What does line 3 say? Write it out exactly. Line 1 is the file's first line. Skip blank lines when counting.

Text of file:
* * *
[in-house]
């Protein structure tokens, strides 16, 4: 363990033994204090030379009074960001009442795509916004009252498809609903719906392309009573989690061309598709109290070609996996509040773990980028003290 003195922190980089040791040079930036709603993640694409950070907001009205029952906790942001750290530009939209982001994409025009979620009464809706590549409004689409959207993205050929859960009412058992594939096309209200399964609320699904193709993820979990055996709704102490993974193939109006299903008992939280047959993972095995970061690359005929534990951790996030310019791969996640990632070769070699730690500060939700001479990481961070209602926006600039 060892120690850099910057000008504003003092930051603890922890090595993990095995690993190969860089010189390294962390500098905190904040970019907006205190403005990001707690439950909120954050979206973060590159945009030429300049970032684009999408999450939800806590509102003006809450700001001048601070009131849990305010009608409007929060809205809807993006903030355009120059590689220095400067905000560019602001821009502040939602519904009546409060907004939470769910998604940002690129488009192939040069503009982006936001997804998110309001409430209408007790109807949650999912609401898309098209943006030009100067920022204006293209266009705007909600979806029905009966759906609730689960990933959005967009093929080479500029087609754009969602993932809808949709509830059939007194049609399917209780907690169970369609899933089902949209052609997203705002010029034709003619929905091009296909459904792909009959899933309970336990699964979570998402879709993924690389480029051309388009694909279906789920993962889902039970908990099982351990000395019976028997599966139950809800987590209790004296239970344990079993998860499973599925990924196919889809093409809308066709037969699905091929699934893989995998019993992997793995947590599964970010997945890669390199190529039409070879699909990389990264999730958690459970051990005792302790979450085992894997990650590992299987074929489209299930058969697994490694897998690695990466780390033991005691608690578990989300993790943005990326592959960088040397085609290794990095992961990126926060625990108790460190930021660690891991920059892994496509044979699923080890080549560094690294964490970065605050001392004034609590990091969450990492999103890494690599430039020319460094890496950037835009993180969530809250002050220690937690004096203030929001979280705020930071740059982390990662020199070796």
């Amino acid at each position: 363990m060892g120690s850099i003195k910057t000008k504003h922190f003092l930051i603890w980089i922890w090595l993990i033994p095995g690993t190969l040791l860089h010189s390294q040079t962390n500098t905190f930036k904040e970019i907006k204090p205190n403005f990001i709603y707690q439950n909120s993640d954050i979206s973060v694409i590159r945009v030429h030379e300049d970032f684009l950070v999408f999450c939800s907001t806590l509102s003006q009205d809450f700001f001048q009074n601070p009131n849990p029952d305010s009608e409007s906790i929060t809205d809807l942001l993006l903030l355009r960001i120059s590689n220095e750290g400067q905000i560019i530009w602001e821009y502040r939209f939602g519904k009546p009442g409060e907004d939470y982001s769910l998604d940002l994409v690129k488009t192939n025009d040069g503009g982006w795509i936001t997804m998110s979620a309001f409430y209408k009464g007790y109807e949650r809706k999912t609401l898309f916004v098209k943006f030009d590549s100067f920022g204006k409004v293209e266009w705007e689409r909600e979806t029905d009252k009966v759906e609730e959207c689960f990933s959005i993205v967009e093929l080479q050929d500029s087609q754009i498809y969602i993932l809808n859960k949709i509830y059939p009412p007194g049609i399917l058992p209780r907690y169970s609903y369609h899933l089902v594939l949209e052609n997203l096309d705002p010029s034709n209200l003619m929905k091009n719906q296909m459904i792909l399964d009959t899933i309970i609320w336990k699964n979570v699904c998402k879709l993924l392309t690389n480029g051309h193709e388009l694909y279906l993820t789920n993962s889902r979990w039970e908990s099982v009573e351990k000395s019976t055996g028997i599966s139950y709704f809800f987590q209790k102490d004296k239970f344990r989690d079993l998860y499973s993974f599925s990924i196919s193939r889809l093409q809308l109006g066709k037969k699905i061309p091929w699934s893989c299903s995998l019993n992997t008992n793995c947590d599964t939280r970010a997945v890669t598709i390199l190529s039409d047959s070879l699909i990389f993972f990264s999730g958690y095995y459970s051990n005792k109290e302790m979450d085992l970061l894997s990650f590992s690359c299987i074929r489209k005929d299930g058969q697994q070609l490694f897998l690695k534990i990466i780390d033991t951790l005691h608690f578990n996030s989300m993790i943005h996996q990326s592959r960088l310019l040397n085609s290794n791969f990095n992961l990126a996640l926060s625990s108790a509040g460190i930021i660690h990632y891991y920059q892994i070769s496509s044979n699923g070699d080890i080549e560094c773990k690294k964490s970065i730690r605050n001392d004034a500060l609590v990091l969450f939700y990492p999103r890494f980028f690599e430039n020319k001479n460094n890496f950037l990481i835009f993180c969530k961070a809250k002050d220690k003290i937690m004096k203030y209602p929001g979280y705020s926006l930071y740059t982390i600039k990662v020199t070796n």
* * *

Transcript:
């Amino acid at each position: 363990m060892g120690s850099i003195k910057t000008k504003h922190f003092l930051i603890w980089i922890w090595l993990i033994p095995g690993t190969l040791l860089h010189s390294q040079t962390n500098t905190f930036k904040e970019i907006k204090p205190n403005f990001i709603y707690q439950n909120s993640d954050i979206s973060v694409i590159r945009v030429h030379e300049d970032f684009l950070v999408f999450c939800s907001t806590l509102s003006q009205d809450f700001f001048q009074n601070p009131n849990p029952d305010s009608e409007s906790i929060t809205d809807l942001l993006l903030l355009r960001i120059s590689n220095e750290g400067q905000i560019i530009w602001e821009y502040r939209f939602g519904k009546p009442g409060e907004d939470y982001s769910l998604d940002l994409v690129k488009t192939n025009d040069g503009g982006w795509i936001t997804m998110s979620a309001f409430y209408k009464g007790y109807e949650r809706k999912t609401l898309f916004v098209k943006f030009d590549s100067f920022g204006k409004v293209e266009w705007e689409r909600e979806t029905d009252k009966v759906e609730e959207c689960f990933s959005i993205v967009e093929l080479q050929d500029s087609q754009i498809y969602i993932l809808n859960k949709i509830y059939p009412p007194g049609i399917l058992p209780r907690y169970s609903y369609h899933l089902v594939l949209e052609n997203l096309d705002p010029s034709n209200l003619m929905k091009n719906q296909m459904i792909l399964d009959t899933i309970i609320w336990k699964n979570v699904c998402k879709l993924l392309t690389n480029g051309h193709e388009l694909y279906l993820t789920n993962s889902r979990w039970e908990s099982v009573e351990k000395s019976t055996g028997i599966s139950y709704f809800f987590q209790k102490d004296k239970f344990r989690d079993l998860y499973s993974f599925s990924i196919s193939r889809l093409q809308l109006g066709k037969k699905i061309p091929w699934s893989c299903s995998l019993n992997t008992n793995c947590d599964t939280r970010a997945v890669t598709i390199l190529s039409d047959s070879l699909i990389f993972f990264s999730g958690y095995y459970s051990n005792k109290e302790m979450d085992l970061l894997s990650f590992s690359c299987i074929r489209k005929d299930g058969q697994q070609l490694f897998l690695k534990i990466i780390d033991t951790l005691h608690f578990n996030s989300m993790i943005h996996q990326s592959r960088l310019l040397n085609s290794n791969f990095n992961l990126a996640l926060s625990s108790a509040g460190i930021i660690h990632y891991y920059q892994i070769s496509s044979n699923g070699d080890i080549e560094c773990k690294k964490s970065i730690r605050n001392d004034a500060l609590v990091l969450f939700y990492p999103r890494f980028f690599e430039n020319k001479n460094n890496f950037l990481i835009f993180c969530k961070a809250k002050d220690k003290i937690m004096k203030y209602p929001g979280y705020s926006l930071y740059t982390i600039k990662v020199t070796n």